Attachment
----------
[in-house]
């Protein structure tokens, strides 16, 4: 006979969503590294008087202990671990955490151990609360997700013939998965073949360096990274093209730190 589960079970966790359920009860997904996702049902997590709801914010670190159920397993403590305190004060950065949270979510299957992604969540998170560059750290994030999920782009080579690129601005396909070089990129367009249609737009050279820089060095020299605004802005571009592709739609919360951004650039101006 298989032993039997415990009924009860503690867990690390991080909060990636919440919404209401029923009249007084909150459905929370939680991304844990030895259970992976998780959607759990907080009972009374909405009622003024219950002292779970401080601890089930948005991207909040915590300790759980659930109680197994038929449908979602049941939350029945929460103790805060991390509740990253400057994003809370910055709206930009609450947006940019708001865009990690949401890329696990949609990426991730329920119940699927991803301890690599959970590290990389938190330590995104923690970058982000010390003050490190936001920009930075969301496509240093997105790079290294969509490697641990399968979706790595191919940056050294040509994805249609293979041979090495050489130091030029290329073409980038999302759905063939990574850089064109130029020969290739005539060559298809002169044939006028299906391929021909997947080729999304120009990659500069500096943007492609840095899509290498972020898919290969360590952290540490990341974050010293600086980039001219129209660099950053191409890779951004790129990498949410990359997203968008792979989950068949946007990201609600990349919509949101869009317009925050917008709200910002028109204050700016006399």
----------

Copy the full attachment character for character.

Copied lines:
[in-house]
């Protein structure tokens, strides 16, 4: 006979969503590294008087202990671990955490151990609360997700013939998965073949360096990274093209730190 589960079970966790359920009860997904996702049902997590709801914010670190159920397993403590305190004060950065949270979510299957992604969540998170560059750290994030999920782009080579690129601005396909070089990129367009249609737009050279820089060095020299605004802005571009592709739609919360951004650039101006 298989032993039997415990009924009860503690867990690390991080909060990636919440919404209401029923009249007084909150459905929370939680991304844990030895259970992976998780959607759990907080009972009374909405009622003024219950002292779970401080601890089930948005991207909040915590300790759980659930109680197994038929449908979602049941939350029945929460103790805060991390509740990253400057994003809370910055709206930009609450947006940019708001865009990690949401890329696990949609990426991730329920119940699927991803301890690599959970590290990389938190330590995104923690970058982000010390003050490190936001920009930075969301496509240093997105790079290294969509490697641990399968979706790595191919940056050294040509994805249609293979041979090495050489130091030029290329073409980038999302759905063939990574850089064109130029020969290739005539060559298809002169044939006028299906391929021909997947080729999304120009990659500069500096943007492609840095899509290498972020898919290969360590952290540490990341974050010293600086980039001219129209660099950053191409890779951004790129990498949410990359997203968008792979989950068949946007990201609600990349919509949101869009317009925050917008709200910002028109204050700016006399």